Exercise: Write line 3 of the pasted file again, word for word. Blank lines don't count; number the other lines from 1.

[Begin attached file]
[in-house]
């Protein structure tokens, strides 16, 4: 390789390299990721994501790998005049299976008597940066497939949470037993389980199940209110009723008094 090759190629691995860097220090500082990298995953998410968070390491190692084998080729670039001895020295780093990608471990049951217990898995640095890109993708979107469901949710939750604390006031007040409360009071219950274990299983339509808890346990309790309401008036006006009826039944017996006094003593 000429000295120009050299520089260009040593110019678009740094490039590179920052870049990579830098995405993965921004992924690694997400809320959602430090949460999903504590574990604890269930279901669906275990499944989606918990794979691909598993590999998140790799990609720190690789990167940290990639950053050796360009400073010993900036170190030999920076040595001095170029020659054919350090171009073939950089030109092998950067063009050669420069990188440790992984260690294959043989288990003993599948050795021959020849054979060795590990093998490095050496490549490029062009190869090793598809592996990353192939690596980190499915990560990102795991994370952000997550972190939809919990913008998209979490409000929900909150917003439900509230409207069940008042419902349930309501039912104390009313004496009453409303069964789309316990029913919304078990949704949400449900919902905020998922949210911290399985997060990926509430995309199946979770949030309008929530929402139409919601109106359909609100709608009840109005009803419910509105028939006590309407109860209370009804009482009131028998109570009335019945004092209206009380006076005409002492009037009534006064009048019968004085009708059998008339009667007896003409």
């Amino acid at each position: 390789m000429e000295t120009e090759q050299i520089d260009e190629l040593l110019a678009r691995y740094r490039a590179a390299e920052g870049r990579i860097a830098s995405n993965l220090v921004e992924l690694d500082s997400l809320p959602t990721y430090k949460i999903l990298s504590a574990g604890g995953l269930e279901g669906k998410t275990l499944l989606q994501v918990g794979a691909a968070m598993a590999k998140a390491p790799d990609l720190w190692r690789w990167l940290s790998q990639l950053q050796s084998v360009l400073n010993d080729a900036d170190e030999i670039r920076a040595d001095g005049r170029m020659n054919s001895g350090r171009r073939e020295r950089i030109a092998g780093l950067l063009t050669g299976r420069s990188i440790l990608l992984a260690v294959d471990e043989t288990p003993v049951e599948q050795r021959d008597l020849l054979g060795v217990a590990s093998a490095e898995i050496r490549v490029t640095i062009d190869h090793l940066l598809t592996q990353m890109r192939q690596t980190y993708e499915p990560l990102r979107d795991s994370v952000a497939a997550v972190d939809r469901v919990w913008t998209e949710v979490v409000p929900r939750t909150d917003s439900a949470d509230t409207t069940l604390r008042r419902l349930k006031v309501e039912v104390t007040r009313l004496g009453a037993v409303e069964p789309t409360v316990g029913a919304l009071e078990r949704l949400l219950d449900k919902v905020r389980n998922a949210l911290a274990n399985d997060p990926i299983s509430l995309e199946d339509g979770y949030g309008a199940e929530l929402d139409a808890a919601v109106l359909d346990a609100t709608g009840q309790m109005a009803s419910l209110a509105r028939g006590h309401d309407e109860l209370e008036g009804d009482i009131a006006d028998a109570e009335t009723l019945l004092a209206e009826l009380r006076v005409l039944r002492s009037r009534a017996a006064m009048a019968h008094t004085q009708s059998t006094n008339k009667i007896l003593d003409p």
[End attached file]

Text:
């Amino acid at each position: 390789m000429e000295t120009e090759q050299i520089d260009e190629l040593l110019a678009r691995y740094r490039a590179a390299e920052g870049r990579i860097a830098s995405n993965l220090v921004e992924l690694d500082s997400l809320p959602t990721y430090k949460i999903l990298s504590a574990g604890g995953l269930e279901g669906k998410t275990l499944l989606q994501v918990g794979a691909a968070m598993a590999k998140a390491p790799d990609l720190w190692r690789w990167l940290s790998q990639l950053q050796s084998v360009l400073n010993d080729a900036d170190e030999i670039r920076a040595d001095g005049r170029m020659n054919s001895g350090r171009r073939e020295r950089i030109a092998g780093l950067l063009t050669g299976r420069s990188i440790l990608l992984a260690v294959d471990e043989t288990p003993v049951e599948q050795r021959d008597l020849l054979g060795v217990a590990s093998a490095e898995i050496r490549v490029t640095i062009d190869h090793l940066l598809t592996q990353m890109r192939q690596t980190y993708e499915p990560l990102r979107d795991s994370v952000a497939a997550v972190d939809r469901v919990w913008t998209e949710v979490v409000p929900r939750t909150d917003s439900a949470d509230t409207t069940l604390r008042r419902l349930k006031v309501e039912v104390t007040r009313l004496g009453a037993v409303e069964p789309t409360v316990g029913a919304l009071e078990r949704l949400l219950d449900k919902v905020r389980n998922a949210l911290a274990n399985d997060p990926i299983s509430l995309e199946d339509g979770y949030g309008a199940e929530l929402d139409a808890a919601v109106l359909d346990a609100t709608g009840q309790m109005a009803s419910l209110a509105r028939g006590h309401d309407e109860l209370e008036g009804d009482i009131a006006d028998a109570e009335t009723l019945l004092a209206e009826l009380r006076v005409l039944r002492s009037r009534a017996a006064m009048a019968h008094t004085q009708s059998t006094n008339k009667i007896l003593d003409p």